Checking the radar, there were more little storm cells appearing in various shades of green and yellow with the occasional orange blip. Getting a coat of primer on the house wasn't happening, again. Rain soaked everything. It looked like a day of cleaning until a friend said "We might have to go fishing." Yes.
I don't fish. But I like fish, I think they are beautiful. I love to watch them. The colors fascinate me. Each one, no matter how bland on first glance, contains a rainbow of shimmers and hues.
Pulled from the water into the sunlight, a fish gives you a glimpse of an existence we can never really know. Refreshing, cool, glittering light and lurking shadows.
Creeks are meant for fishing.
A colorful frog blends into his surroundings.
A snail slowly moves across the forest floor.
The constant caress of the hemlock cooled waters, the dull roar of the creek as it winds through silty beaver meadows, glacial gravel, and deep woodland earth.
I don't fish, but fishing means a meditative afternoon strolling on the terrestrial banks. It means the xylophonic melody of rain dripping and cascading through the trees. It means red efts crossing my path, birds singing to lure the sun, and rich, earthy aromas filling the mist-heavy air. Flip a rock, balance across a fallen log Yes! Let's go fishing.
My old hiking boots sink into the saturated forest floor, ferns cling to wet leather. Wisps of storm fog rise through the canopy, fingers of water not yet ready to be earthbound. A land snail. A deer track. The heavy pattering of raindrops as the wind shakes them loose from their bower. Breathe. Slow down. Forget that the house needs to be cleaned and painted. Forget that the garden is a weedy jungle. Forget, and just breathe.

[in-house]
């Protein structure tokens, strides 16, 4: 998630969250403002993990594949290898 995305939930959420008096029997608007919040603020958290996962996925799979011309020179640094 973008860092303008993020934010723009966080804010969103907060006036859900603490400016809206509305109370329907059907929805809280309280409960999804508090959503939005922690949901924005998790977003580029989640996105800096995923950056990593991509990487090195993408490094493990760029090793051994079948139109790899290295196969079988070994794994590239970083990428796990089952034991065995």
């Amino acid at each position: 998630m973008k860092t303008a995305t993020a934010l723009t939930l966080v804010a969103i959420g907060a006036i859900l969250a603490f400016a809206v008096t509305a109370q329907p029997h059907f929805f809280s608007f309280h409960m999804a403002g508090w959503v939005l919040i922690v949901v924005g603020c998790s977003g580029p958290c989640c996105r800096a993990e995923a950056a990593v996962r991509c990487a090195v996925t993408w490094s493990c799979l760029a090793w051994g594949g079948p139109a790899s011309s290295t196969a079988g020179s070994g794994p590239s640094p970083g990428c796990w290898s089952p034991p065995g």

Creek rocks stacked unnaturally, in a wall, cast iron remnants half buried by decades of leaf litter. Likely an old sawmill. How different was the forest then? What was it like? An empty snail shell is tucked between rocks. Did it get stuck? Die of old age? Did a squirrel put it there? I run my finger around the perfect spiral and drop it in my backpack. Downstream.
It rained too hard, the creek is too muddy to fish right now. Rolling water tumbles and runs over long established routes scoured into the hillside. Cloudy with silt, the color of coffee with one creamer, the creek adds its gurgle and burble to the Sunday forest symphony. Breathe and listen. Absorb.
The filtered sunlight gives way to open sky approaching the beaver meadow. Long abandoned dams harbor Blue Vervain, Elderberry, Joe Pye Weed, a million crickets, one giant water snake and rushes and sedges and reeds galore. Sticking my head in the old lodge, the air is dry and cool wafting out. Snacks and rock collecting on the gravel bar, backpack as a pillow, the open air lulling me into peace. I can feel the world and its worries finally slipping away. It has been too long since my mind has been restful, since I felt that deep relaxation that comes only from spending hours in the woods.
The water now is perfect. A hint of stormy blue-green, just opaque enough. Following the creek the brookies start biting. Pretty little fish, reds and yellows and creamy whites, metallic blue shimmer and dusky browns and tans. The sky is lightening as the water clears, sneaking through tree tops to illuminate a sparkling world below.
Then suddenly, there it is, at a bend in the creek. The sounds and stillness and light all combine and create the internal calm. The reset button. The moment when the only things that exist are what I can see, hear, smell, and touch. I smile. A day lamented at its dawning becomes one of the best in a long time. The green and yellow blips on the radar became the subtly, magnificently colored brookies. There is a lesson there. Yes. Let's go fishing.
While you can't fish at Audubon, there are over five miles of trails to walk, meander, and relax on.
We are located at 1600 Riverside Road, just off Route 62 between Warren and Jamestown.
The trails are open from dawn to dusk. The Center is open from 10 a.m. until 4:30 p.m. daily except Sundays when we open at 1 p.m.
Visit jamestownaudubon.org or call 569-2345 for more information.
Sarah Hatfield is a naturalist at Audubon.